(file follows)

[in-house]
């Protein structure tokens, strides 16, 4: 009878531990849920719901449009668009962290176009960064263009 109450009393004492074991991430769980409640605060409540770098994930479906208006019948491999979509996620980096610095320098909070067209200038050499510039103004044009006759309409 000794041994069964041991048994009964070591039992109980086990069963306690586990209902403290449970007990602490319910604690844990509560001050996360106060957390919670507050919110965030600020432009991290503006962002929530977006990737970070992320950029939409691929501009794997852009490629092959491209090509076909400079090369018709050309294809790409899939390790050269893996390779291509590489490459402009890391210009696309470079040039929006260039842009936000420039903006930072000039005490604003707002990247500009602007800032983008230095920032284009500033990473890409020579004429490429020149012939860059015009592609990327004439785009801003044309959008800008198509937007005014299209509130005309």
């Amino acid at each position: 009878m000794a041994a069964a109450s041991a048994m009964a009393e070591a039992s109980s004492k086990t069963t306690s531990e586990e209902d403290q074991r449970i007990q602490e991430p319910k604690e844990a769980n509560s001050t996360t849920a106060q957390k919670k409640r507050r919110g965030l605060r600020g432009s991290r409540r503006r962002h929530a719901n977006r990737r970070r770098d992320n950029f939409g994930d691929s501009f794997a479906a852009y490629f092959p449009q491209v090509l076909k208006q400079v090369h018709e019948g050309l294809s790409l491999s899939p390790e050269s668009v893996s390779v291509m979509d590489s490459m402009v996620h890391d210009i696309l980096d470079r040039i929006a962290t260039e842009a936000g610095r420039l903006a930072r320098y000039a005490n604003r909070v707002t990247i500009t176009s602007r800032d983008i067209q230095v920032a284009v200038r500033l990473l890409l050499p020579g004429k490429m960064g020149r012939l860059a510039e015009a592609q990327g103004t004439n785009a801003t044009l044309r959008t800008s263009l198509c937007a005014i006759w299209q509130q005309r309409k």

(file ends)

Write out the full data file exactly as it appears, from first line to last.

[in-house]
């Protein structure tokens, strides 16, 4: 009878531990849920719901449009668009962290176009960064263009 109450009393004492074991991430769980409640605060409540770098994930479906208006019948491999979509996620980096610095320098909070067209200038050499510039103004044009006759309409 000794041994069964041991048994009964070591039992109980086990069963306690586990209902403290449970007990602490319910604690844990509560001050996360106060957390919670507050919110965030600020432009991290503006962002929530977006990737970070992320950029939409691929501009794997852009490629092959491209090509076909400079090369018709050309294809790409899939390790050269893996390779291509590489490459402009890391210009696309470079040039929006260039842009936000420039903006930072000039005490604003707002990247500009602007800032983008230095920032284009500033990473890409020579004429490429020149012939860059015009592609990327004439785009801003044309959008800008198509937007005014299209509130005309």
């Amino acid at each position: 009878m000794a041994a069964a109450s041991a048994m009964a009393e070591a039992s109980s004492k086990t069963t306690s531990e586990e209902d403290q074991r449970i007990q602490e991430p319910k604690e844990a769980n509560s001050t996360t849920a106060q957390k919670k409640r507050r919110g965030l605060r600020g432009s991290r409540r503006r962002h929530a719901n977006r990737r970070r770098d992320n950029f939409g994930d691929s501009f794997a479906a852009y490629f092959p449009q491209v090509l076909k208006q400079v090369h018709e019948g050309l294809s790409l491999s899939p390790e050269s668009v893996s390779v291509m979509d590489s490459m402009v996620h890391d210009i696309l980096d470079r040039i929006a962290t260039e842009a936000g610095r420039l903006a930072r320098y000039a005490n604003r909070v707002t990247i500009t176009s602007r800032d983008i067209q230095v920032a284009v200038r500033l990473l890409l050499p020579g004429k490429m960064g020149r012939l860059a510039e015009a592609q990327g103004t004439n785009a801003t044009l044309r959008t800008s263009l198509c937007a005014i006759w299209q509130q005309r309409k």